Religious books released from jail

Prisons across the country are banning certain religious books.

In a hasty move, federal prisons across the United States have begun the process of removing certain religious resources from their collections. Correctional facilities have been instructed by the Bureau of Prisons to eliminate all religious books and other media that are not on a preapproved list. At the suggestion of the Department of Justice, and fearing that American prisons could become a haven for religiously motivated terrorists, the Bureau of Prisons recently began implementing the controversial policy.

While the new rules still permit a variety of religious resources (holy texts were unaffected and a panel of experts identified 150 approved books for each religion), some inmates have become angered at the infringement on their religious rights, and a class-action lawsuit is pending.

It is almost certain that the Bureau of Prisons is concerned primarily about Islamic extremists, so it is admirable that the new policy is equitable to all religions. But it is completely excessive in its scope. Of course combating terrorism is a noble cause, but it seems that the possible benefits gained from censorship are offset by massive losses. Some prisons are now watching decade-old book collections and donations from religious groups being taken away.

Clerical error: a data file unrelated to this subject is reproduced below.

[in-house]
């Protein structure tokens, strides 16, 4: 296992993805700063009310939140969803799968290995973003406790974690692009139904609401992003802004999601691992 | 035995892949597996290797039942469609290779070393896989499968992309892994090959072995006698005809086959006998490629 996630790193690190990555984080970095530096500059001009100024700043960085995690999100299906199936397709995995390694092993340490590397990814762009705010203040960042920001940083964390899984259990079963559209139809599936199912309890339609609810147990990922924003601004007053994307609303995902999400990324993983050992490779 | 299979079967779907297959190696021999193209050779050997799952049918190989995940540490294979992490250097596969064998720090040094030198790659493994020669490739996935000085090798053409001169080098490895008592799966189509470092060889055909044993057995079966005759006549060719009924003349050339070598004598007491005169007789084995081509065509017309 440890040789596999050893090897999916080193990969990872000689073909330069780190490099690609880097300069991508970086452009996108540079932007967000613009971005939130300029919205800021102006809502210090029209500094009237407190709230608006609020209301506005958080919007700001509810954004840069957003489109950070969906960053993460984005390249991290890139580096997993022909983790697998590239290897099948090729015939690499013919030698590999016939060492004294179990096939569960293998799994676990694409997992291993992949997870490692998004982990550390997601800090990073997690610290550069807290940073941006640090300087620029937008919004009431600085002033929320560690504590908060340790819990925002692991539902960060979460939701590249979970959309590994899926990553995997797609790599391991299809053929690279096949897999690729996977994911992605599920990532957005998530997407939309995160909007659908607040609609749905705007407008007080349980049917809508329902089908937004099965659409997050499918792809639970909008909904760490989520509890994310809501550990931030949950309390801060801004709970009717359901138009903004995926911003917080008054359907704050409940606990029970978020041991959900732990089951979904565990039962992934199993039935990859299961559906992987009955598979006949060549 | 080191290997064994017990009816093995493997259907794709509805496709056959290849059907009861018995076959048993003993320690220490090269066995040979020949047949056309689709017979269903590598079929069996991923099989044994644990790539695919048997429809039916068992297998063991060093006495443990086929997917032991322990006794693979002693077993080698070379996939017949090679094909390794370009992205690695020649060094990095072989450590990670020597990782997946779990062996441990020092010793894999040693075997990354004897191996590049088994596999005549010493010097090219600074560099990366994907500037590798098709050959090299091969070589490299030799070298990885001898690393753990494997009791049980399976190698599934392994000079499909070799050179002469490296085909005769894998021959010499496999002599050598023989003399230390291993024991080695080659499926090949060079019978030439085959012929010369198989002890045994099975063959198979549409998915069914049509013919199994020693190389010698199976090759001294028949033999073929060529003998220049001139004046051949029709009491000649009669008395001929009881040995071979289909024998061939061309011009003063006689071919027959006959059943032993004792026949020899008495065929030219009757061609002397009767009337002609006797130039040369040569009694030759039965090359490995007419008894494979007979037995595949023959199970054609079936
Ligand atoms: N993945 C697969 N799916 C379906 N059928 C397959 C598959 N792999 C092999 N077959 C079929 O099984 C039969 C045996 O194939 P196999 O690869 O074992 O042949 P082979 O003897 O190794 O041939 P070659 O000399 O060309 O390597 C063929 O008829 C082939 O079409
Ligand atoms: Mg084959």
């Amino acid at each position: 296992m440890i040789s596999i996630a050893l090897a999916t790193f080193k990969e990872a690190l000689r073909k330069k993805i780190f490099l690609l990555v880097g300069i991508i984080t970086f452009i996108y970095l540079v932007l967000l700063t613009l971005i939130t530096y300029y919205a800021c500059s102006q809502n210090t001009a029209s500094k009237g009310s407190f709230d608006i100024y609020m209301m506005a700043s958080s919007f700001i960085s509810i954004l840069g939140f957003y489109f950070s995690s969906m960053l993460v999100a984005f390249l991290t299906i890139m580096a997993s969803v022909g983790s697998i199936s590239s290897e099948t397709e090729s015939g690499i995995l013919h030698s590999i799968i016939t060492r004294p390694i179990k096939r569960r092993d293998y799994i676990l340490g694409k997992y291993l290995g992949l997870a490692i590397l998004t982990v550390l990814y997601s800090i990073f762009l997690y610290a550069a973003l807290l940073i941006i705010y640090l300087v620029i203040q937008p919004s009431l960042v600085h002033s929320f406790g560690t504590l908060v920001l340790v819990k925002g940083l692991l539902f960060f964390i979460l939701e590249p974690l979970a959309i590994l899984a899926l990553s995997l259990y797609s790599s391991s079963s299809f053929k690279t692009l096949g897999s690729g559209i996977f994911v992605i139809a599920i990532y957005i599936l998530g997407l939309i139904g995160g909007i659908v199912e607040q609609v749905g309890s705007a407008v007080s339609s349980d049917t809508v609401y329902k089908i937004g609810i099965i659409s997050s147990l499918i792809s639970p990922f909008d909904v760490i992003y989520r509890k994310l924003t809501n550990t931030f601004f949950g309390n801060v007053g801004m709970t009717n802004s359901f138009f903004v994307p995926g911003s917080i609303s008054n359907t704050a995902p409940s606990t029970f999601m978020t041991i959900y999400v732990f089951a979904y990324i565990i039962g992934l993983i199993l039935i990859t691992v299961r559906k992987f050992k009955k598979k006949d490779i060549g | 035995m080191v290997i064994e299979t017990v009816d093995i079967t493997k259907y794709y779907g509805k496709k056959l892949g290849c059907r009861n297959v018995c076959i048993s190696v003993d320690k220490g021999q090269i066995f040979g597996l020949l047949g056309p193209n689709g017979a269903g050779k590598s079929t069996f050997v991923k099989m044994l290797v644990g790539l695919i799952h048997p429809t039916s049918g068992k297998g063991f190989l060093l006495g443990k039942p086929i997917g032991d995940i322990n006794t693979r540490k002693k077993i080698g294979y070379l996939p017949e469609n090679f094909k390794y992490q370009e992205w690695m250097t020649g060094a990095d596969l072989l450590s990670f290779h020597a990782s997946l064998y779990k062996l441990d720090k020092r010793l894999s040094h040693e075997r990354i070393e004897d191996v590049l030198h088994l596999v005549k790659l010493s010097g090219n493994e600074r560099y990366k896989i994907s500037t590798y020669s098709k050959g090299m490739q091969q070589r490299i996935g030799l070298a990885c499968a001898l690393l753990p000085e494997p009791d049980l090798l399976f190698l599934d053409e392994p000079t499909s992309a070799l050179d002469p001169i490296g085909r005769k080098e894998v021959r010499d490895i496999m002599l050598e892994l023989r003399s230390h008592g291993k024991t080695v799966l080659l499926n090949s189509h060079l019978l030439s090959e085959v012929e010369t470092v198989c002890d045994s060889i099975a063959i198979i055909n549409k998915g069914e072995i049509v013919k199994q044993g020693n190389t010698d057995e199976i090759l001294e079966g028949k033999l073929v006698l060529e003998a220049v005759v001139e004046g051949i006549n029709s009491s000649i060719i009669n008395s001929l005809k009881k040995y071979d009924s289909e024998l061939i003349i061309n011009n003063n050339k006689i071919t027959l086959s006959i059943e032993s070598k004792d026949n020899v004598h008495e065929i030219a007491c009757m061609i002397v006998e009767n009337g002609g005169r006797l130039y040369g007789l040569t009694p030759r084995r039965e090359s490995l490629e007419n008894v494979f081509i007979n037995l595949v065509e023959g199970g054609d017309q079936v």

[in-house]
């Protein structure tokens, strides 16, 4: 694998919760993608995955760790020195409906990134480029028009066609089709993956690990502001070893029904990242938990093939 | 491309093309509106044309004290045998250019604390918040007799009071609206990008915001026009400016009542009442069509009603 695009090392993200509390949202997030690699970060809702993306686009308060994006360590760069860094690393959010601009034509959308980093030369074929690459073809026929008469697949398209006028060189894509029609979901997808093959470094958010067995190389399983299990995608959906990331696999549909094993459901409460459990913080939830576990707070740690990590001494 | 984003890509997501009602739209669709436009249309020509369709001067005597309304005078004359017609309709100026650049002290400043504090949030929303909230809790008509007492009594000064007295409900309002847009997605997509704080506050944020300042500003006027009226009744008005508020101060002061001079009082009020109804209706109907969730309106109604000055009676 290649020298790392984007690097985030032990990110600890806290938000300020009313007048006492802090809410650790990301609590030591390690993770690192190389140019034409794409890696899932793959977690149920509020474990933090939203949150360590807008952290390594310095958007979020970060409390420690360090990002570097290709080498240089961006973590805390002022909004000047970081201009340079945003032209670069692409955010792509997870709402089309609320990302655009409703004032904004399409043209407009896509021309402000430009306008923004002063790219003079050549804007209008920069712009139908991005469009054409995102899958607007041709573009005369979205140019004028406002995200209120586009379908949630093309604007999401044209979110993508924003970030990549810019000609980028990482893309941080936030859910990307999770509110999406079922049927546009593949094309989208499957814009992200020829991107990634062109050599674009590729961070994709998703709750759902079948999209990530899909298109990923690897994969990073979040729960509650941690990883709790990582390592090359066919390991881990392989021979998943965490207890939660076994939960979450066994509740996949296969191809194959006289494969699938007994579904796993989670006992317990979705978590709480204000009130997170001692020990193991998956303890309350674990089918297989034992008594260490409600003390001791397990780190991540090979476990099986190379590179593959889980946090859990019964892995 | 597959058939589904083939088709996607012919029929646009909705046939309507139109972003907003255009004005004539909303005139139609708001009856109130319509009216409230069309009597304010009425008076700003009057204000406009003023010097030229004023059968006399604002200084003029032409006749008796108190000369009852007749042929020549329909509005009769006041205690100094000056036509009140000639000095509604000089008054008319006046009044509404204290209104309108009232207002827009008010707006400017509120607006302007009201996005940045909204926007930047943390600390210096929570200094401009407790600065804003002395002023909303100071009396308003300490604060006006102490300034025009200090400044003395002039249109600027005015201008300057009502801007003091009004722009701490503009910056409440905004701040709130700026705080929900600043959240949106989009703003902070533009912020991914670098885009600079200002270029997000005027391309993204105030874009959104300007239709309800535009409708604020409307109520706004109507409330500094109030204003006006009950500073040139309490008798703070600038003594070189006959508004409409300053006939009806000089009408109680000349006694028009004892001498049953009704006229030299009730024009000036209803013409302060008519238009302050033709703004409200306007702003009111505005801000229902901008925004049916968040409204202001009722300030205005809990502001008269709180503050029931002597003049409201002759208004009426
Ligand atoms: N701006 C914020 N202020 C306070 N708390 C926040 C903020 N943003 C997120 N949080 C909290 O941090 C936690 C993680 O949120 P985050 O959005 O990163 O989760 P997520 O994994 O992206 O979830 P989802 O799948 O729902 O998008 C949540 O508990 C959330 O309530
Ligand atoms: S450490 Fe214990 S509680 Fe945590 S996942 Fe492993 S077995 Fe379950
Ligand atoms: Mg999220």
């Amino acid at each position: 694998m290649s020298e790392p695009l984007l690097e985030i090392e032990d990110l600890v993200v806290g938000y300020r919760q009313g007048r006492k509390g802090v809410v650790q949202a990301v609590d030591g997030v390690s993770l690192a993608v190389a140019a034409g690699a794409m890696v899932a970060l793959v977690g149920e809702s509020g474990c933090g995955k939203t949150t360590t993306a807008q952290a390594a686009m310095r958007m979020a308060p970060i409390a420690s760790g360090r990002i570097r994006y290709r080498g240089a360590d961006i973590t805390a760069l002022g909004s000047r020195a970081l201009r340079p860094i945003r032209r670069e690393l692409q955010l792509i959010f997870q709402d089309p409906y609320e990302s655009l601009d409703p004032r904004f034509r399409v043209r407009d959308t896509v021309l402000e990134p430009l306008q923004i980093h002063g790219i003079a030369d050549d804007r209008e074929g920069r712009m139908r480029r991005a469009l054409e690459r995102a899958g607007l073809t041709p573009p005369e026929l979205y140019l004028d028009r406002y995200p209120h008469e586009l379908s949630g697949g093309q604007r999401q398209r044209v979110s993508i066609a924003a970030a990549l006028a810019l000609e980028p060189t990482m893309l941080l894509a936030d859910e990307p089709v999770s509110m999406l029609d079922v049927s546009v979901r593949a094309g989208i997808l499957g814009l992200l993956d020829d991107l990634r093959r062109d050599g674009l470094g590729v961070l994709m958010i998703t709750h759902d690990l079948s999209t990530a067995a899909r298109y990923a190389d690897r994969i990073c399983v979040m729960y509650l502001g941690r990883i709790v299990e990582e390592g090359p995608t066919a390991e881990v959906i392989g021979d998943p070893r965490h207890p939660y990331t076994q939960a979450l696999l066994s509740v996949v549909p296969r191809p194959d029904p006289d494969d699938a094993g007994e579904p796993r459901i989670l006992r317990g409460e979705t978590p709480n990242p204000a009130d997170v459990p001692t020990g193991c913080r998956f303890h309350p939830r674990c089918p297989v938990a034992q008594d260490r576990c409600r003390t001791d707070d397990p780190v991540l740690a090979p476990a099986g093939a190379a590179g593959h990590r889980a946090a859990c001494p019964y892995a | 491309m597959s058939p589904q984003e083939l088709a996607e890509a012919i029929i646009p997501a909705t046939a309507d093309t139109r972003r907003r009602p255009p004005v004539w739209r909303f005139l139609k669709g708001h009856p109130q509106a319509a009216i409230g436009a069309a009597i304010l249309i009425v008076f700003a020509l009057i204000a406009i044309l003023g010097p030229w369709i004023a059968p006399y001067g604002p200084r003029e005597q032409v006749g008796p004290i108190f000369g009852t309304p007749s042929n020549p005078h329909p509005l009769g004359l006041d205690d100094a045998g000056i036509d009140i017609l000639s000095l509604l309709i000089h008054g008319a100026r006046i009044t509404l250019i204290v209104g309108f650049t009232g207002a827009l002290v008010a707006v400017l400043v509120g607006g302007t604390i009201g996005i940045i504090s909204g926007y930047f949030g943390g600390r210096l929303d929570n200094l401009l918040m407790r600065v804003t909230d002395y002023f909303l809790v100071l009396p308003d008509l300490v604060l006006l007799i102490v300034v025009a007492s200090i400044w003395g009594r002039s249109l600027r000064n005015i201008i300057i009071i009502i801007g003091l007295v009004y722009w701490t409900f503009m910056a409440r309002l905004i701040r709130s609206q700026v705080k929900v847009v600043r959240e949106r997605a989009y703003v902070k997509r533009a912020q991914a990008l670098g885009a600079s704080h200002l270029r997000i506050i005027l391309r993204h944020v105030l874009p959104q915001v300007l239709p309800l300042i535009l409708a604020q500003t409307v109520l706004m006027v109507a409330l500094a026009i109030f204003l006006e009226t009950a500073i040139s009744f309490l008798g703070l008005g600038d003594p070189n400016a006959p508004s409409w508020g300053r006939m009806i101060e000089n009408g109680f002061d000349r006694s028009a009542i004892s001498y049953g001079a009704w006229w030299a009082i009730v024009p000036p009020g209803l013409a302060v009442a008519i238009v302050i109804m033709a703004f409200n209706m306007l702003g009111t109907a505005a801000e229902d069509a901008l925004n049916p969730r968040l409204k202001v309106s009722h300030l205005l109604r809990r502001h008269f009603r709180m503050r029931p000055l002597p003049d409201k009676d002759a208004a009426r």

Rather than try to limit prisoners to a small pool of resources, the Bureau should eliminate only texts that are deemed inflammatory. As it stands now, many decent works are being swept away in this irrational crusade. Additionally, prison chaplains oversee the collections in penitentiaries and can refuse literature that could cause concern. Any donated resources must be approved by officials at the prison.

The entire approach from the Bureau of Prisons seems haphazard and overly zealous. Some governmental agency in this post-9/11 world must have a list of potentially “dangerous” religious materials. Make only those dangerous books the subject of a new policy, not thousands of other innocuous texts. As it stands now, the Bureau of Prisons is asserting itself in a way that can only be described as cruel and unusual.